The phrase “environmental site assessment” (ESA) can refer to anything from a cursory review of past site uses, to a formal Phase I Environmental Site Assessment, to a focused suite of soil and/or groundwater sampling, or to anything in between. If any type of sampling occurs, the project may be referred to as a Phase II ESA. The purpose of an ESA is to determine whether petroleum products and/or hazardous materials have negatively impacted a site.
A Phase I ESA is perhaps the most well-known type of ESA. Phase I ESAs are frequently done prior to the purchase of a commercial piece of property, and should adhere to the procedures in the American Society for Testing and Materials’ (ASTM) Standard E-1527-13. Phase I ESAs generally exclude all types of sampling. We at Sprecher Group have conducted numerous Phase I ESAs over the years.
With the exception of our water rights work, nearly all of Sprecher Group’s projects are ESAs that involve some degree of soil sampling and/or groundwater sampling. Our webpages for emergency response incidents, groundwater investigations, Underground Storage Tanks, and Underground Injection Control sites contain a brief discussion of these specific project types.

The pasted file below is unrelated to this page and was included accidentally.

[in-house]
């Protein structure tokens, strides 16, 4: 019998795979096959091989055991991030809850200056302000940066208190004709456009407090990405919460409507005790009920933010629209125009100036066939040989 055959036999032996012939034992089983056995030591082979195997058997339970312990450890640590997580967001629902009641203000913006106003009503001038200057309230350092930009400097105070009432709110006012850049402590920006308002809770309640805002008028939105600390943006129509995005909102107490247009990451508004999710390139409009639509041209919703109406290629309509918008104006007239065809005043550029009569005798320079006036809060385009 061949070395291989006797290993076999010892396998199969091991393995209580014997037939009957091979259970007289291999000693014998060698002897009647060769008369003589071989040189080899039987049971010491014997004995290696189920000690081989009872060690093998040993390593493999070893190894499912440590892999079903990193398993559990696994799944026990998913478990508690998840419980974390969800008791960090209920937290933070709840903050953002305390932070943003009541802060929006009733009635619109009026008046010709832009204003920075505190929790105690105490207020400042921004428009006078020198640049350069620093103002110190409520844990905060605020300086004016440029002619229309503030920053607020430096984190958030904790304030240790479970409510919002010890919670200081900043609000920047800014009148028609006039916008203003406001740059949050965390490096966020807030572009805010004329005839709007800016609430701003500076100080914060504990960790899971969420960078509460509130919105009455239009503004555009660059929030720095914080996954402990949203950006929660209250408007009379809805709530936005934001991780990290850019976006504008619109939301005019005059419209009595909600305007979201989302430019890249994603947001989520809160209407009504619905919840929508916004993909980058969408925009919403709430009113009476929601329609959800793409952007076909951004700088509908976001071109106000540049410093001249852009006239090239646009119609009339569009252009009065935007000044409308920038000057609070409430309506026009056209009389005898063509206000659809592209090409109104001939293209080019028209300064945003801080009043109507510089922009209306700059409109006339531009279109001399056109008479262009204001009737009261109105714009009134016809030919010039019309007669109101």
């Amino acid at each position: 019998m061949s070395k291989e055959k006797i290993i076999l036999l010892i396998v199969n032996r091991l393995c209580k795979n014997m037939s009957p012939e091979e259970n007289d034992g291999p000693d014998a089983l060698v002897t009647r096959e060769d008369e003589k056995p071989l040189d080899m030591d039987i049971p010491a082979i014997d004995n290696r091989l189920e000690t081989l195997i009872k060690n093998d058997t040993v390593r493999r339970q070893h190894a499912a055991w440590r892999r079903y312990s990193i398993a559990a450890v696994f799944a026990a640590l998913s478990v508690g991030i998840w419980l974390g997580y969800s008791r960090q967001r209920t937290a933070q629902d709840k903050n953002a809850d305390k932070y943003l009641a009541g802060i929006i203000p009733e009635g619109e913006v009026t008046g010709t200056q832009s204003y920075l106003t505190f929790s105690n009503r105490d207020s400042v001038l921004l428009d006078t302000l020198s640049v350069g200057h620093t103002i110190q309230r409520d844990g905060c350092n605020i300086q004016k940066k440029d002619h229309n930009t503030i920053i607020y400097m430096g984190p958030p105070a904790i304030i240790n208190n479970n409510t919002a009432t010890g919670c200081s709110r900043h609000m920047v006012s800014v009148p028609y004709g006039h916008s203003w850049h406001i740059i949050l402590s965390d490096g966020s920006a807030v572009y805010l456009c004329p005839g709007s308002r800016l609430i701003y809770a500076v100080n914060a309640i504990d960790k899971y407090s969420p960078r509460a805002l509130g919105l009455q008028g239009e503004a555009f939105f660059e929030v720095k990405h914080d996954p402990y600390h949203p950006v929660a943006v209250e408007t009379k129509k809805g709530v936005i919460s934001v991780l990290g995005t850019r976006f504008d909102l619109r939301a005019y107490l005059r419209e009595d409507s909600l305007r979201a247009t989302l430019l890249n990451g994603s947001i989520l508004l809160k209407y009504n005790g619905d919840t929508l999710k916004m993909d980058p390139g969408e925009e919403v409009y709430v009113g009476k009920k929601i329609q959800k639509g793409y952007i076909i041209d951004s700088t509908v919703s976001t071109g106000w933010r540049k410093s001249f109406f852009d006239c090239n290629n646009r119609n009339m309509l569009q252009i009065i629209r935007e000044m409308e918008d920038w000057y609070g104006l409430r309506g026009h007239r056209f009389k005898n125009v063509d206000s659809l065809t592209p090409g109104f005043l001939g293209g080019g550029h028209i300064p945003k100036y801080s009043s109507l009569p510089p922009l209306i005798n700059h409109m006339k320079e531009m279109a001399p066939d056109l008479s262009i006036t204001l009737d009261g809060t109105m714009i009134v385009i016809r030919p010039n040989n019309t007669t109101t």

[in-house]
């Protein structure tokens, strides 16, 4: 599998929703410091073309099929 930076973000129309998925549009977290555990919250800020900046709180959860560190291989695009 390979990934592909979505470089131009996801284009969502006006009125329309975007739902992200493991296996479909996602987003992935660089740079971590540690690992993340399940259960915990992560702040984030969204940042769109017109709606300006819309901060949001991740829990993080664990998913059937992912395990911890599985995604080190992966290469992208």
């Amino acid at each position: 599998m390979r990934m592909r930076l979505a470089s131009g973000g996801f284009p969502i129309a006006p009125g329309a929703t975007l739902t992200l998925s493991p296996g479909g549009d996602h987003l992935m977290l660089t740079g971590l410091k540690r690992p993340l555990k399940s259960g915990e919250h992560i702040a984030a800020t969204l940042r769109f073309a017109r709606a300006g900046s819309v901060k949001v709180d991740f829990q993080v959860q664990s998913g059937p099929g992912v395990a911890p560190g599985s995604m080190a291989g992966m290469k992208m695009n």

Oregon Department of Environmental Quality’s Risk-Based Decision Making (RBDM) guidance, available on DEQ’s website, is sometimes referred to as “risking away a release”. Applying this guidance involves comparing soil and/or groundwater sample analytical results with DEQ’s Risk Based Concentrations (RBCs; updated by DEQ in May 2018) for various exposure pathways in order to decide whether a site is “clean enough”. The RBDM process was initially intended for use at petroleum contaminated sites, but has been expanded by DEQ to include numerous other types of releases, including metals, polychlorinated biphenyls (PCBs), pentachlorophenol (PCP), and many more. Sprecher Group has authored numerous Risk-Based Assessment Reports since our inception.
Push probe rig collecting soil and groundwater samples for a risk-based assessment project.
Soil sample in push probe liner.